29 April 2022
‘Make the bonds of sleep
fall on my eyes, and
slumber on my eyelids’
On this Friday evening, I am reflecting on the traditional Jewish prayers before sleep at night, which begin:
‘Blessed are you, Lord our God, King of the Universe, who makes the bonds of sleep fall on my eyes, and slumber on my eyelids.
‘May it be your will, Lord my God and God of my fathers, that you make me lie down in peace and arise in peace.
‘Let not my imagination, bad dreams or troubling thoughts disturb me.
‘May my bed be flawless before you.
‘Enlighten my eyes lest I sleep the sleep of death, for it is you who illuminate the pupil of the eye.
‘Blessed are you, Lord, who gives light to the whole world in his glory.’
Writing about these traditional prayers before sleep at night, the former Chief Rabbi, the late Lord (Jonathan) Sachs, says: ‘Just as our first words in the morning should be words of prayer, so should our last at night.’
He identifies ten components of these night prayers:
1, a prayer for peaceful sleep and a safe awakening, mentioned in the Talmud (Berachot 60b);
2, the first paragraph of the Shema, ensuring these words are with us ‘when we lie down’;
3, Psalm 91, a prayer for protection from danger;
4, Psalm 3, chosen because of its reference to night: ‘I lie down and sleep; I wake again, for the Lord sustains me’ (Psalm 3: 5);
5, ‘Help us lie down …’ – three paragraphs from the evening service;
6, ‘May the angel who rescued me from all harm …’ – a series of Biblical verses about safety and security;
7, A verse about angels, based on ‘The angel of the Lord encamps around those who fear him, and delivers them’ (Psalm 34: 7) and ‘He will command his angels about you, to guard you in all your ways’ (Psalm 91: 11);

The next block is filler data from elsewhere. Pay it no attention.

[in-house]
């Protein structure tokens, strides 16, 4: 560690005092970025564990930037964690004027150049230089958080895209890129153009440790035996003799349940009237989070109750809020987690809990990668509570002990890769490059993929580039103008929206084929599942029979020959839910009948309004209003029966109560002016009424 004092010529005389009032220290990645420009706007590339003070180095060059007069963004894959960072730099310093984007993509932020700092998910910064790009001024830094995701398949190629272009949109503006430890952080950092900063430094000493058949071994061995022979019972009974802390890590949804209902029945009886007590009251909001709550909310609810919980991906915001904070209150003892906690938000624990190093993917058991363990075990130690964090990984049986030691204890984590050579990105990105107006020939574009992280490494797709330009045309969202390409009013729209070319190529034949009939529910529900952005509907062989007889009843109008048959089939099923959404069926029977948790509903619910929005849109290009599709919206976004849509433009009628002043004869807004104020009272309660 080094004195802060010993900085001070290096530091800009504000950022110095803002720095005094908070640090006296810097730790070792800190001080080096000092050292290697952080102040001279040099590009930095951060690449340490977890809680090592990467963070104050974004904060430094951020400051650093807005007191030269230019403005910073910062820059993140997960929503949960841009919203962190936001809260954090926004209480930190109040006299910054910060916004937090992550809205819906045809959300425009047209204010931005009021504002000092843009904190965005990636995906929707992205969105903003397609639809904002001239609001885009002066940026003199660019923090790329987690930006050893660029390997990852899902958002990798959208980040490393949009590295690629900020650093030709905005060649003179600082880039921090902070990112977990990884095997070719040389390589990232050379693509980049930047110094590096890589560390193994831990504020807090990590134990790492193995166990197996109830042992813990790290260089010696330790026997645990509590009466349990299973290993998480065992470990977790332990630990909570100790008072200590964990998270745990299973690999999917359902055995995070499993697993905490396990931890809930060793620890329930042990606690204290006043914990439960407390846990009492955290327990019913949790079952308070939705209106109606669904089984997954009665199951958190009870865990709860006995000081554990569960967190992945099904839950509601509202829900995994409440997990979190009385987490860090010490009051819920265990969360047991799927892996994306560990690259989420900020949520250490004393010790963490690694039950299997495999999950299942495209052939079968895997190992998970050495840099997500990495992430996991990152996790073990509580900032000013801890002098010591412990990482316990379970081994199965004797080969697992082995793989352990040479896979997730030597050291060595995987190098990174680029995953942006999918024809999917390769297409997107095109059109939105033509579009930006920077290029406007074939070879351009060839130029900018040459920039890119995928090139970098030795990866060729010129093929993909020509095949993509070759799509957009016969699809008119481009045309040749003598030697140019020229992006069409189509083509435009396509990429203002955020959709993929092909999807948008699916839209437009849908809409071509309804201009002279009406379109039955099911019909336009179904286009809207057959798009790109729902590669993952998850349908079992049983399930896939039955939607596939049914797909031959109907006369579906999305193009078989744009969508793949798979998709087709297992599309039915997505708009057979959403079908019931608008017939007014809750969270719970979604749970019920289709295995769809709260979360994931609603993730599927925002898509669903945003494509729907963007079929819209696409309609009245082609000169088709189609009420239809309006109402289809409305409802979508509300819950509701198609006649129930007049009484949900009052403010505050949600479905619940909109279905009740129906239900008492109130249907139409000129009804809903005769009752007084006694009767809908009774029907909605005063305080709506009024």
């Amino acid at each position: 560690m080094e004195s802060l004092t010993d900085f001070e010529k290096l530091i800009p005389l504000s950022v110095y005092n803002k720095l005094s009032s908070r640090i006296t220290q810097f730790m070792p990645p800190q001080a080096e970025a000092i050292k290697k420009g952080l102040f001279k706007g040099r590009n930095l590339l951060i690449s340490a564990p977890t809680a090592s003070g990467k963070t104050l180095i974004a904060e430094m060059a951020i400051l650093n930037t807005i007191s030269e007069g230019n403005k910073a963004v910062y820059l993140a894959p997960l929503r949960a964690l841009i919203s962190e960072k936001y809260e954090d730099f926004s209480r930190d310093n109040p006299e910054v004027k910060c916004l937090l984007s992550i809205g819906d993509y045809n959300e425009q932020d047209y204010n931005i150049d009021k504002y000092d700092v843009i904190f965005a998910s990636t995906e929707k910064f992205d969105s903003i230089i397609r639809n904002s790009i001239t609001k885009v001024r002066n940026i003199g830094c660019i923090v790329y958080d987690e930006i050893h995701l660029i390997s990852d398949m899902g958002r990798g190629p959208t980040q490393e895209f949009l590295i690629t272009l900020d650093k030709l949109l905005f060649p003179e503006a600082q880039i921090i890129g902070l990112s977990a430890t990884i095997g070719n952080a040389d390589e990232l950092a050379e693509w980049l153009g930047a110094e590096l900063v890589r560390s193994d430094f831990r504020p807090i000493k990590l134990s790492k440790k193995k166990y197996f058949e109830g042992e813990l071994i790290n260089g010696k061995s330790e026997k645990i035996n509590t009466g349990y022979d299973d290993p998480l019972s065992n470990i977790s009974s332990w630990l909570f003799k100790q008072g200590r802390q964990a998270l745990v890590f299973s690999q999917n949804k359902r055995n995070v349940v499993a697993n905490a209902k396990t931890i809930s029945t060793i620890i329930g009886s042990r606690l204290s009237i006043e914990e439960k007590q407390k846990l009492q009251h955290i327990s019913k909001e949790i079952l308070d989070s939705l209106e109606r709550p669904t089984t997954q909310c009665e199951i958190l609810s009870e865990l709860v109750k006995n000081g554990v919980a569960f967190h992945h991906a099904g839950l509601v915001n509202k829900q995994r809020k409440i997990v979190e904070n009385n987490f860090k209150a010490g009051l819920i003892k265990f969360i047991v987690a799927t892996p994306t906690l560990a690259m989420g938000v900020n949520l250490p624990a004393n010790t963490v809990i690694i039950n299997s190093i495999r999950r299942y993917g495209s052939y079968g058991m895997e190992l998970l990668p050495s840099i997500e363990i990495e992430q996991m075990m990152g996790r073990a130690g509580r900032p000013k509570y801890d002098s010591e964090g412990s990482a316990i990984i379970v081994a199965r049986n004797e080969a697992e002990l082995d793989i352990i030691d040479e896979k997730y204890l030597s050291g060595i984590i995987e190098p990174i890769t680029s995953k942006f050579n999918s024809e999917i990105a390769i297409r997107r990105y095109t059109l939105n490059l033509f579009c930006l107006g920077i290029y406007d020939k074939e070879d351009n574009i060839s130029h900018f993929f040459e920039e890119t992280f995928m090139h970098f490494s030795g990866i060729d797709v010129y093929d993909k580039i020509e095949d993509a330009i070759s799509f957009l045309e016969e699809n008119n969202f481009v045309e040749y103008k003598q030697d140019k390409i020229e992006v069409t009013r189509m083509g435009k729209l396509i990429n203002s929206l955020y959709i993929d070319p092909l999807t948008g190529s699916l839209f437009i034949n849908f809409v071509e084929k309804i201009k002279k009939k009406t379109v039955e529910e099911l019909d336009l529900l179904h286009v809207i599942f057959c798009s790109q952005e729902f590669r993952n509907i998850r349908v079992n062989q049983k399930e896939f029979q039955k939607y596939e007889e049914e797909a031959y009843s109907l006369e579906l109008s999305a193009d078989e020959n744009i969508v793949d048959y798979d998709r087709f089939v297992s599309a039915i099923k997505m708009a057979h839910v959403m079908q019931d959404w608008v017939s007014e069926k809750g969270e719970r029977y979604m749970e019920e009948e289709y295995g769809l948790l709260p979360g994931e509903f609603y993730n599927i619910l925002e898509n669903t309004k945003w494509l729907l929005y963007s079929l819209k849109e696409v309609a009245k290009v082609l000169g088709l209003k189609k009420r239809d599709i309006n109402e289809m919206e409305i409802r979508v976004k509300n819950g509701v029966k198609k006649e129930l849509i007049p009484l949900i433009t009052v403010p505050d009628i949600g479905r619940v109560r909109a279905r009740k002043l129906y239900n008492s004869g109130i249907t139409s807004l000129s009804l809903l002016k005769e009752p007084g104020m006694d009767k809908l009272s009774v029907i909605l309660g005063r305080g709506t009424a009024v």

8, Psalm 128, about work, recalling the phrase from Ecclesiastes 5: 12, ‘Sweet is the sleep of laborers, whether they eat little or much; but the surfeit of the rich will not let them sleep’
9, ‘When you are disturbed, do not sin; ponder it on your beds, and be silent’ – words from Psalm 4: 4, mentioned in the Talmud (Berachot 4b) as an appropriate verse before sleep;
10, The hymn Adon Olam (אֲדוֹן עוֹלָם), ‘Eternal Lord’ or ‘Sovereign of the Universe,’ one of the best-known and best-loved Jewish prayers. It has been a regular part of the daily and Shabbat liturgy since the 15th century. It is said here because of its closing lines with their reference to entrusting our souls and bodies to God’s safekeeping at night:
Into his hand I commit my spirit
When I sleep, and I awake
And with my spirit, my body
The Lord is with me, I will not fear.
Scripture references are to the New Revised Standard Version Bible: Anglicised Edition copyright © 1989, 1995, National Council of the Churches of Christ in the United States of America. Used by permission. All rights reserved worldwide. http://nrsvbibles.org